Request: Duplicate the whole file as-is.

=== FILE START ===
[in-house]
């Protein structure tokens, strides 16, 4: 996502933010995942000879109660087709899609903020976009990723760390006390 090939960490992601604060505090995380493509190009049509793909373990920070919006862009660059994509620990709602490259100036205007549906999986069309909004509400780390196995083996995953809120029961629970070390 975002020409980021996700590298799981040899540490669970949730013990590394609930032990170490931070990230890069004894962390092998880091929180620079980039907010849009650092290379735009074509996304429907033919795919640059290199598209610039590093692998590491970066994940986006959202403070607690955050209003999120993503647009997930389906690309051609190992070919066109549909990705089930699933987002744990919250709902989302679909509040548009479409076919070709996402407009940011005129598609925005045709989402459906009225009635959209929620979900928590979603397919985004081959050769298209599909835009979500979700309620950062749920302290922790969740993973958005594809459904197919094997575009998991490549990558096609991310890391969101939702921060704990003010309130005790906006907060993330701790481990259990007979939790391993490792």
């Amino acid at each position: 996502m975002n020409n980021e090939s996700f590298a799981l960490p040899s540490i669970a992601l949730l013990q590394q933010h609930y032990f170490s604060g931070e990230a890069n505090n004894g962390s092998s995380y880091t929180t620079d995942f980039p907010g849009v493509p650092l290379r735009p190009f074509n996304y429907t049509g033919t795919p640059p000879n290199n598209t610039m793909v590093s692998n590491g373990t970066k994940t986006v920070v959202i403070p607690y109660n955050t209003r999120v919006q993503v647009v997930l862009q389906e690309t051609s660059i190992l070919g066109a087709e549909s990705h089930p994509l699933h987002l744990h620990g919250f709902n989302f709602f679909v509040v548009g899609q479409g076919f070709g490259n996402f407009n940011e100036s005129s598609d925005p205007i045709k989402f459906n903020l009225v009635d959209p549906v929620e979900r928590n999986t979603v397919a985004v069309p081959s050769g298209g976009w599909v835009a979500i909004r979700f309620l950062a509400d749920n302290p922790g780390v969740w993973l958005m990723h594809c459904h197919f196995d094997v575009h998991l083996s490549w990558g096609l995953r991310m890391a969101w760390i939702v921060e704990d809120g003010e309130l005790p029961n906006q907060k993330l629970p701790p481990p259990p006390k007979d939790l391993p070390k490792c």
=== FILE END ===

[in-house]
């Protein structure tokens, strides 16, 4: 996502933010995942000879109660087709899609903020976009990723760390006390 090939960490992601604060505090995380493509190009049509793909373990920070919006862009660059994509620990709602490259100036205007549906999986069309909004509400780390196995083996995953809120029961629970070390 975002020409980021996700590298799981040899540490669970949730013990590394609930032990170490931070990230890069004894962390092998880091929180620079980039907010849009650092290379735009074509996304429907033919795919640059290199598209610039590093692998590491970066994940986006959202403070607690955050209003999120993503647009997930389906690309051609190992070919066109549909990705089930699933987002744990919250709902989302679909509040548009479409076919070709996402407009940011005129598609925005045709989402459906009225009635959209929620979900928590979603397919985004081959050769298209599909835009979500979700309620950062749920302290922790969740993973958005594809459904197919094997575009998991490549990558096609991310890391969101939702921060704990003010309130005790906006907060993330701790481990259990007979939790391993490792």
């Amino acid at each position: 996502m975002n020409n980021e090939s996700f590298a799981l960490p040899s540490i669970a992601l949730l013990q590394q933010h609930y032990f170490s604060g931070e990230a890069n505090n004894g962390s092998s995380y880091t929180t620079d995942f980039p907010g849009v493509p650092l290379r735009p190009f074509n996304y429907t049509g033919t795919p640059p000879n290199n598209t610039m793909v590093s692998n590491g373990t970066k994940t986006v920070v959202i403070p607690y109660n955050t209003r999120v919006q993503v647009v997930l862009q389906e690309t051609s660059i190992l070919g066109a087709e549909s990705h089930p994509l699933h987002l744990h620990g919250f709902n989302f709602f679909v509040v548009g899609q479409g076919f070709g490259n996402f407009n940011e100036s005129s598609d925005p205007i045709k989402f459906n903020l009225v009635d959209p549906v929620e979900r928590n999986t979603v397919a985004v069309p081959s050769g298209g976009w599909v835009a979500i909004r979700f309620l950062a509400d749920n302290p922790g780390v969740w993973l958005m990723h594809c459904h197919f196995d094997v575009h998991l083996s490549w990558g096609l995953r991310m890391a969101w760390i939702v921060e704990d809120g003010e309130l005790p029961n906006q907060k993330l629970p701790p481990p259990p006390k007979d939790l391993p070390k490792c």